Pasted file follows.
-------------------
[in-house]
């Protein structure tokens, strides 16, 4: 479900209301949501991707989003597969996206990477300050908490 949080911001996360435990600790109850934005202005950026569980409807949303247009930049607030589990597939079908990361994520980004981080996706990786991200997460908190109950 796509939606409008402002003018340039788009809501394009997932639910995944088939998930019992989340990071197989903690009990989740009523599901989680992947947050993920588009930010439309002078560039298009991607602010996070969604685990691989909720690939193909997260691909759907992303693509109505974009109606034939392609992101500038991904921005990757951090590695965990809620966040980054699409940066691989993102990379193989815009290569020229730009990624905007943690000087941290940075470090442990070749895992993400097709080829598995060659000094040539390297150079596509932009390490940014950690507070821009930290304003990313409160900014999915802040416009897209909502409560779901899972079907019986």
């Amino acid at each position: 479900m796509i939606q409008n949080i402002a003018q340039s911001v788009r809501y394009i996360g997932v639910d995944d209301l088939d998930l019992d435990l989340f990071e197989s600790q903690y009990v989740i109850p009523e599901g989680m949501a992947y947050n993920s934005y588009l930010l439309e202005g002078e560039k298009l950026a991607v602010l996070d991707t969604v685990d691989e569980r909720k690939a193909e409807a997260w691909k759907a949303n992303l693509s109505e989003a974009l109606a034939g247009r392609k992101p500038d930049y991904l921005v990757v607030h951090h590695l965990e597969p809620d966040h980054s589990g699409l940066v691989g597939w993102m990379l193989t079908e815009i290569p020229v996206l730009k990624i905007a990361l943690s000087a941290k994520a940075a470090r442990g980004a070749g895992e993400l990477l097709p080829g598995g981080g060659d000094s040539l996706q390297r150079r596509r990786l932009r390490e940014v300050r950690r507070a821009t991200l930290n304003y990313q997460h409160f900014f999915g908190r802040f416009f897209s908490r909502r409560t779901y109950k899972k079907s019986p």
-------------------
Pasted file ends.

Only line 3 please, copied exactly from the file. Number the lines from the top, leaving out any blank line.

């Amino acid at each position: 479900m796509i939606q409008n949080i402002a003018q340039s911001v788009r809501y394009i996360g997932v639910d995944d209301l088939d998930l019992d435990l989340f990071e197989s600790q903690y009990v989740i109850p009523e599901g989680m949501a992947y947050n993920s934005y588009l930010l439309e202005g002078e560039k298009l950026a991607v602010l996070d991707t969604v685990d691989e569980r909720k690939a193909e409807a997260w691909k759907a949303n992303l693509s109505e989003a974009l109606a034939g247009r392609k992101p500038d930049y991904l921005v990757v607030h951090h590695l965990e597969p809620d966040h980054s589990g699409l940066v691989g597939w993102m990379l193989t079908e815009i290569p020229v996206l730009k990624i905007a990361l943690s000087a941290k994520a940075a470090r442990g980004a070749g895992e993400l990477l097709p080829g598995g981080g060659d000094s040539l996706q390297r150079r596509r990786l932009r390490e940014v300050r950690r507070a821009t991200l930290n304003y990313q997460h409160f900014f999915g908190r802040f416009f897209s908490r909502r409560t779901y109950k899972k079907s019986p």